I wake up early and if I feel tired, I’ll take a quick, cold shower. Cold water, especially on the head is exceptionally good way to wake up your brain and there are even studies suggesting that it can have an anti-depressive effect.

Right after waking up, I take:

  • Caffeine
  • Beta Alanine
  • Creatine
  • Acetyl-L-Carnitine
  • Choline Bitartrate

These supplement take some 30-40 minutes to kick in. While I wait for them to start to work, I start to work.

I start with tasks that are quick and easy to do to get my momentum going right from the morning. This means not doing anything requiring too much creativity.

After I start to feel the Beta Alanine tingles, I head out to the gym of my apartment building. My morning workout starts with running hard for 10 minutes. That’s enough time for about 1800-2000 meters. After running, I lift weights and do body weight exercises for some 20 to 30 minutes. I try to do everything with high intensity and high heartbeat.

My exercise routine may not be optimal for building muscle or losing weight, but it’s optimal for my brain. The harder I work at the office, the harder I need to workout at the gym to keep my focus and energy levels up.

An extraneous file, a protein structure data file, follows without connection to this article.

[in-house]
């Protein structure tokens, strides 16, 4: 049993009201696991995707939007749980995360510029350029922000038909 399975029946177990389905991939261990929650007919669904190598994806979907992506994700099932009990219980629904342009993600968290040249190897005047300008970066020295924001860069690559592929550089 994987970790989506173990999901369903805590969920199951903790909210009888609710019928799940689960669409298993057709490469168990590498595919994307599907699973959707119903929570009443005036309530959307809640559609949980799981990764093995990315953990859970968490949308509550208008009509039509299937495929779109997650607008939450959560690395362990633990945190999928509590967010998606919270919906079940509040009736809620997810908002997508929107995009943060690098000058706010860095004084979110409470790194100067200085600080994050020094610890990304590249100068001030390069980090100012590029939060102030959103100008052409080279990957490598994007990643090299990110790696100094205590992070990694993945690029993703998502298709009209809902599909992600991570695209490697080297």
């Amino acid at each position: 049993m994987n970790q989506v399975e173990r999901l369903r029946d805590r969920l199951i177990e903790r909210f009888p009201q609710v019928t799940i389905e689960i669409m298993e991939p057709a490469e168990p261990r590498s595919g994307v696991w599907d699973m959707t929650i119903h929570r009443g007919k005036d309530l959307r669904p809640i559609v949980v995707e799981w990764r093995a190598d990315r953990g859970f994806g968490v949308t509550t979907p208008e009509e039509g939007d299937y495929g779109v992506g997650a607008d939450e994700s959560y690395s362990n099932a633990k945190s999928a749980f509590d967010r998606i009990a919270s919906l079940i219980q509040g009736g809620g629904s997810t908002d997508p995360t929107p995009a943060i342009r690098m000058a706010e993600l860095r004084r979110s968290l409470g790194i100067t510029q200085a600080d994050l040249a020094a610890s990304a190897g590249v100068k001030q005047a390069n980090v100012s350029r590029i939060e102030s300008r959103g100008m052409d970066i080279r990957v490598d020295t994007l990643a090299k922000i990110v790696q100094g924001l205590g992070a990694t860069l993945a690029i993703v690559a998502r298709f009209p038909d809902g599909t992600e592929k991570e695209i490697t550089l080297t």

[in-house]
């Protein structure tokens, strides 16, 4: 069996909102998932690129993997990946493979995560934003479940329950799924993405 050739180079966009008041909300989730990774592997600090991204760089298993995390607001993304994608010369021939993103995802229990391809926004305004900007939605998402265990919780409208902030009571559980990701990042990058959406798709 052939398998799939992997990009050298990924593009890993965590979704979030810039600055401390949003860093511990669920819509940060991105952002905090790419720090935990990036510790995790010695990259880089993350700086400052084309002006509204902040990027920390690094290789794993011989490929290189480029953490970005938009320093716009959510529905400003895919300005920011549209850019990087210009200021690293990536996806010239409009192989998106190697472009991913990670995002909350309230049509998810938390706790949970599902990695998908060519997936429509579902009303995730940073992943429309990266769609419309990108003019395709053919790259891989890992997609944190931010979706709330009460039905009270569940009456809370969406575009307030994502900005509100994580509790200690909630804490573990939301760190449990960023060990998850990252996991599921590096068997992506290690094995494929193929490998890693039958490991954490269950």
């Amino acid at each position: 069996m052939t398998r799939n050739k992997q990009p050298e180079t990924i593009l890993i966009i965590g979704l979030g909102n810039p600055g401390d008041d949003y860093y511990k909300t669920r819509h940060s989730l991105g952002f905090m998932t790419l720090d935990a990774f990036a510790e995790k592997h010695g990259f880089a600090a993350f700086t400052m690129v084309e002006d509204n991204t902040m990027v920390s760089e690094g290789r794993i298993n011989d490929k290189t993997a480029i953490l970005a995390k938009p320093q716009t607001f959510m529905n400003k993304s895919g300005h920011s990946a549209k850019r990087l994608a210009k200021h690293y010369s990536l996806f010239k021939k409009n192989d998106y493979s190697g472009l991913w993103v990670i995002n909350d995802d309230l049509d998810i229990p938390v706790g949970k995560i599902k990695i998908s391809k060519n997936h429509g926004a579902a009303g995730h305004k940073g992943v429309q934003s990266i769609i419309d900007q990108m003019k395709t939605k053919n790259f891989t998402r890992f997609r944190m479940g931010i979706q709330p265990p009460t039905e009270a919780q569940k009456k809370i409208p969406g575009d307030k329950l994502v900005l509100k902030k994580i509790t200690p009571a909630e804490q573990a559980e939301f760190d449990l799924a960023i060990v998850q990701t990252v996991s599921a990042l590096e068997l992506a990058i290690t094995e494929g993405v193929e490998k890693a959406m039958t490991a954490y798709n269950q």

After my morning workout I take:

  • Acetyl-L-Carnitine
  • Choline Bitartrate
  • Phosphatidylserine
  • Piracetam
  • L-Theanine

I also have some protein, such as unflavored, grass fed whey, pea or soy protein. I actually run a small protein drop shipping business here in Thailand called ThaiProtein.com so I always have some high quality protein available.

Keep calm, work hard and drink tea

green tea wtih coconut oil

I start my day at the office by following the To-Do list that was prepared before. I cross off the items after they are done to visually see my progress.

If I get new ideas, I write them down and evaluate them later. If I get stuck on some item on the list, I move on to the next one and return to it later. If I notice my work performance slowing down, or if I get distracted by something, I take a five minute break away from the computer.

Also, it’s worth noting that one thing from this blog you should probably try is green tea with coconut oil. Because it’s awesome!

Add a tablespoon of coconut oil to green tea leaves, let it sit for two minutes. Add hot (not boiling hot) water and wait another two minutes. The result is amazing brain boosting drink.

While working I sometimes top up with Piracetam.

Intermittent fasting

In case you didn’t notice, I haven’t mentioned breakfast. That’s because I usually have my break-fast around two or three o’clock in the afternoon by eating some fruits, nuts and seeds.